Wednesday, April 13, 2005
814: Krum, the Khan of Bulgaria who created the first written Bulgarian laws, dies on a campaign against the Byzantines. One of his idiosyncrasies was to drink his wine from the silver-lined skull of a Byzantine emperor he had defeated.
1180: Emperor Frederick I Barbarossa issues the Gelnhausen Charter, an important step in German constitutional history.
1732: Frederick North, 2nd Earl of Guilford, the British Prime Minister (1770-82) who will perhaps do more than any other man for the cause of American independence, is born at Wroxton Abbey, Oxfordshire.
1743: Thomas Jefferson, a sometime lawyer who will also play a role in the War of Independence, is born at Shadwell, Virginia. Trivia fact: He’s the only former vice president to serve two full terms as President.
1771: Richard Trevithick is born at Illogan, Cornwall. He'll develop the first railway steam locomotive (for the Pen-y-Darren ironworks near Merthyr Tydfil in Wales), but will have difficulty raising capital and will die penniless.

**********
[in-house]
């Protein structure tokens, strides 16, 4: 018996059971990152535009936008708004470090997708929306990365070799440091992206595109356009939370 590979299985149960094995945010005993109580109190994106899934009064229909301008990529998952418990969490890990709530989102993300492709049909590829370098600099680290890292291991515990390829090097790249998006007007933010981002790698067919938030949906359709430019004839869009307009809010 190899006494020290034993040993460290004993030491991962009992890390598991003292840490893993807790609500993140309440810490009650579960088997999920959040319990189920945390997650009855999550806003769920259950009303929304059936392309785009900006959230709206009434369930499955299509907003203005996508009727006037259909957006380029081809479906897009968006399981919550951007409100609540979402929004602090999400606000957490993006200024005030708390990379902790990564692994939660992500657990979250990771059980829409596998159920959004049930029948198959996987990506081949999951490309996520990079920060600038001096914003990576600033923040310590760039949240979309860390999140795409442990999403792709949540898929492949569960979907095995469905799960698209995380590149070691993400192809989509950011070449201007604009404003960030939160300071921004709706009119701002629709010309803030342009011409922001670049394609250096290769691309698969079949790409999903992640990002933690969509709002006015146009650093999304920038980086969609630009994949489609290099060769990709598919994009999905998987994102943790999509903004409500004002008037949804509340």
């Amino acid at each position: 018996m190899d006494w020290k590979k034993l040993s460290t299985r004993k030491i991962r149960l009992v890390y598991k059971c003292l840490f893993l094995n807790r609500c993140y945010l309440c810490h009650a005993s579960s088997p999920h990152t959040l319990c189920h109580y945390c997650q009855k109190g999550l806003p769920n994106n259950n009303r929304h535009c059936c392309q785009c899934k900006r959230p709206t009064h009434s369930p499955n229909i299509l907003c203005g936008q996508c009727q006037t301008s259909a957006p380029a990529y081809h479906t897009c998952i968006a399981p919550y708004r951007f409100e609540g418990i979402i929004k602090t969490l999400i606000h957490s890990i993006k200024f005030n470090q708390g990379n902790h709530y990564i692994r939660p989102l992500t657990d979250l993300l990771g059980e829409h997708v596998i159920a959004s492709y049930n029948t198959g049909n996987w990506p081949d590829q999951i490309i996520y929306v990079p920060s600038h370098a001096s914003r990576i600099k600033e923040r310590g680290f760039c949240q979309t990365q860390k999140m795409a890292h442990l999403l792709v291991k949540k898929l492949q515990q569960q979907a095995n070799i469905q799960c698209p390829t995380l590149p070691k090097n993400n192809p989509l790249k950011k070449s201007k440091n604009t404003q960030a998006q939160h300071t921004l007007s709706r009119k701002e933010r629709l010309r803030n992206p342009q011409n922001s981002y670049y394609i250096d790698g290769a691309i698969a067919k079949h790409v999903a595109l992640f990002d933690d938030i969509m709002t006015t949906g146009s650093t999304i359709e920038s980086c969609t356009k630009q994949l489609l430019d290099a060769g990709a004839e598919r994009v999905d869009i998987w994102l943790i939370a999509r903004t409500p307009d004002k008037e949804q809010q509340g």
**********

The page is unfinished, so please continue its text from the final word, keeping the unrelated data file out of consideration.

1852: Frank Winfield Woolworth is born at Rodman, New York. His first store will fail, but his second will not.
1873: John W. Davis (Washington & Lee Law 1895), the Wall Street (Davis, Polk) lawyer and Democratic presidential candidate whose 140 Supreme Court arguments will culminate with a loss in Brown v. Board of Education, is born at Clarksburg, West Virginia.
1902: On Frank Woolworth’s fiftieth birthday, James Cash Penney, a former farm boy from Hamilton, Missouri, opens his first store at Kemmerer, Wyoming, a one-room frame building where he and his family live in the attic.
1907: Harold Stassen (Minnesota Law 1929), a future president of the University of Pennsylvania, though not of the United States, is born at West St. Paul, Minnesota.